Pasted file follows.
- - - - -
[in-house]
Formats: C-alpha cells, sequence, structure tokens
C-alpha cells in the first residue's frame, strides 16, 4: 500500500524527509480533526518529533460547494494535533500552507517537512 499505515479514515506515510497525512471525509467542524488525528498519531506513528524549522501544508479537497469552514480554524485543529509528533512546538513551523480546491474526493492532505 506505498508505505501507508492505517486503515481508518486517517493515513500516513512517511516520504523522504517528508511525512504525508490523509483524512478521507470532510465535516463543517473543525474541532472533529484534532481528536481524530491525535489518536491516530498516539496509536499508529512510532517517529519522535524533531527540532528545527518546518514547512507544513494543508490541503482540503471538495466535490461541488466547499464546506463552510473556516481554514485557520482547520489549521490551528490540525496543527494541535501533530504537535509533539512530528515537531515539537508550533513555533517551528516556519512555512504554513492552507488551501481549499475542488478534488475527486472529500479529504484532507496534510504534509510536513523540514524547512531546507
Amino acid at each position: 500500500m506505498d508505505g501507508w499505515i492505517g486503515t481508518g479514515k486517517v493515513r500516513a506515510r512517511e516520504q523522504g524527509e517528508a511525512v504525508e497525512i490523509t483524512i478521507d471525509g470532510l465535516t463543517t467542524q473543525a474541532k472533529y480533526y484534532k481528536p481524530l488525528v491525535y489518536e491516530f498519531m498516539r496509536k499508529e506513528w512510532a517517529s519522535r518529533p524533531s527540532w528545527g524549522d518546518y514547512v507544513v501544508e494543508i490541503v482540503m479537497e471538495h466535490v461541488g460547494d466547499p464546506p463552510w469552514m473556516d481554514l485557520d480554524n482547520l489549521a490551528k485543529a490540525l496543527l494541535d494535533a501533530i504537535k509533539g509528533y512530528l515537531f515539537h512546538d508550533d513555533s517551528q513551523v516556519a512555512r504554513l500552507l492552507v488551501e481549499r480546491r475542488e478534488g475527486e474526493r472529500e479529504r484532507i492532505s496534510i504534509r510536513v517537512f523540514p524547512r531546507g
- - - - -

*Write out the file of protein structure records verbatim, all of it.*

[in-house]
Formats: C-alpha cells, sequence, structure tokens
C-alpha cells in the first residue's frame, strides 16, 4: 500500500524527509480533526518529533460547494494535533500552507517537512 499505515479514515506515510497525512471525509467542524488525528498519531506513528524549522501544508479537497469552514480554524485543529509528533512546538513551523480546491474526493492532505 506505498508505505501507508492505517486503515481508518486517517493515513500516513512517511516520504523522504517528508511525512504525508490523509483524512478521507470532510465535516463543517473543525474541532472533529484534532481528536481524530491525535489518536491516530498516539496509536499508529512510532517517529519522535524533531527540532528545527518546518514547512507544513494543508490541503482540503471538495466535490461541488466547499464546506463552510473556516481554514485557520482547520489549521490551528490540525496543527494541535501533530504537535509533539512530528515537531515539537508550533513555533517551528516556519512555512504554513492552507488551501481549499475542488478534488475527486472529500479529504484532507496534510504534509510536513523540514524547512531546507
Amino acid at each position: 500500500m506505498d508505505g501507508w499505515i492505517g486503515t481508518g479514515k486517517v493515513r500516513a506515510r512517511e516520504q523522504g524527509e517528508a511525512v504525508e497525512i490523509t483524512i478521507d471525509g470532510l465535516t463543517t467542524q473543525a474541532k472533529y480533526y484534532k481528536p481524530l488525528v491525535y489518536e491516530f498519531m498516539r496509536k499508529e506513528w512510532a517517529s519522535r518529533p524533531s527540532w528545527g524549522d518546518y514547512v507544513v501544508e494543508i490541503v482540503m479537497e471538495h466535490v461541488g460547494d466547499p464546506p463552510w469552514m473556516d481554514l485557520d480554524n482547520l489549521a490551528k485543529a490540525l496543527l494541535d494535533a501533530i504537535k509533539g509528533y512530528l515537531f515539537h512546538d508550533d513555533s517551528q513551523v516556519a512555512r504554513l500552507l492552507v488551501e481549499r480546491r475542488e478534488g475527486e474526493r472529500e479529504r484532507i492532505s496534510i504534509r510536513v517537512f523540514p524547512r531546507g